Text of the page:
Analysis: How Bloomberg’s $1.8 Billion Gift to Johns Hopkins Will Elevate the National Conversation About Helping First-Generation Students Complete Their College Degrees
The news of former New York mayor Michael Bloomberg’s donation of $1.8 billion to Johns Hopkins University might be seen by most as just another billionaire giving back to his alma mater. However, there is much more to this story. Bloomberg’s contribution is part of a larger effort to improve college success rates for first-generation students, a breakthrough that has been largely overlooked.
For years, there have been few effective strategies to boost college success rates for low-income and minority students. While the number of these students enrolling in college has risen, their rates of earning degrees have remained stagnant. Instead of graduating, they often face disappointment and debt.
But things are starting to change. In my upcoming book, "The B.A. Breakthrough: How ending diploma disparities can change the face of America," I highlight three key factors driving this breakthrough:
1. Charter school networks that serve low-income students have made significant progress in ensuring their students earn college degrees. Even the lowest-performing charter networks have double the college success rates compared to similar students in traditional schools. The best networks have rates four or five times higher. What’s especially promising is that charter networks are collaborating with traditional school districts to share their strategies.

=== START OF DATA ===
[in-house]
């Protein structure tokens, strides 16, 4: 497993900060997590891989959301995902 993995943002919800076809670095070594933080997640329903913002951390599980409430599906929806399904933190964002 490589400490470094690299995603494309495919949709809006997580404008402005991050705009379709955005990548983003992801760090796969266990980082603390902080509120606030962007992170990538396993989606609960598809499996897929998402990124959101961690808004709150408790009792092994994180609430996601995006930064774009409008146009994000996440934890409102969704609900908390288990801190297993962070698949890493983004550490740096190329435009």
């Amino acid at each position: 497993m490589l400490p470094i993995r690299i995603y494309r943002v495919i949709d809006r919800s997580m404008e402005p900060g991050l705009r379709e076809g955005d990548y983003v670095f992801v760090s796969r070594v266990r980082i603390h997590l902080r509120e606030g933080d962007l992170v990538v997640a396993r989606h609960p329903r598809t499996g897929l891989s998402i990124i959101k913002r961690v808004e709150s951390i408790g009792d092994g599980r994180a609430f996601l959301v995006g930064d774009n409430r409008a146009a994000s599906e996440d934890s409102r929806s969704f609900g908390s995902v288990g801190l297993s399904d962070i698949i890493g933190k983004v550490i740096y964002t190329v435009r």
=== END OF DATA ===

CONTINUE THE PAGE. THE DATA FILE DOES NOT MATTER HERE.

2. Colleges and universities are making a greater effort to admit and support first-generation students. For example, the prestigious University of California, Los Angeles now accepts thousands of community college transfer students each year, bucking the trend of ignoring these students. This change in attitude can have a huge impact, considering that thousands of community college graduates each year have high grade point averages.
3. There has been a lack of effective college advising for first-generation students, leading many to choose universities where they are unlikely to graduate. However, this is changing due to the growth of foundation-sponsored college advising programs. Bloomberg’s College Point counseling program, in particular, has already provided guidance to thousands of low- and middle-income students, helping them navigate their college options and secure financial aid.
Bloomberg understands the bigger picture, as he recognizes that many high-achieving low- and middle-income students do not apply to top colleges due to financial concerns, self-doubt, or a lack of awareness. College Point is just one example of the many organizations now offering smart college advising to students who have previously lacked access to such support. These initiatives are focused on making college a possibility for all students, not just those who fit the profile of elite universities like Johns Hopkins.
This breakthrough is real and likely to continue expanding. One indication of its significance is the recent change in college ratings formula by U.S. News & World Report, which now rewards schools that support the success of low-income students. As college ratings become more aligned with this goal, colleges will be motivated to follow suit.
While Bloomberg’s gift was extraordinary, the breakthrough in college success is just as remarkable. It is a step towards a future where all students, regardless of their background, have the opportunity to earn a college degree and achieve their full potential.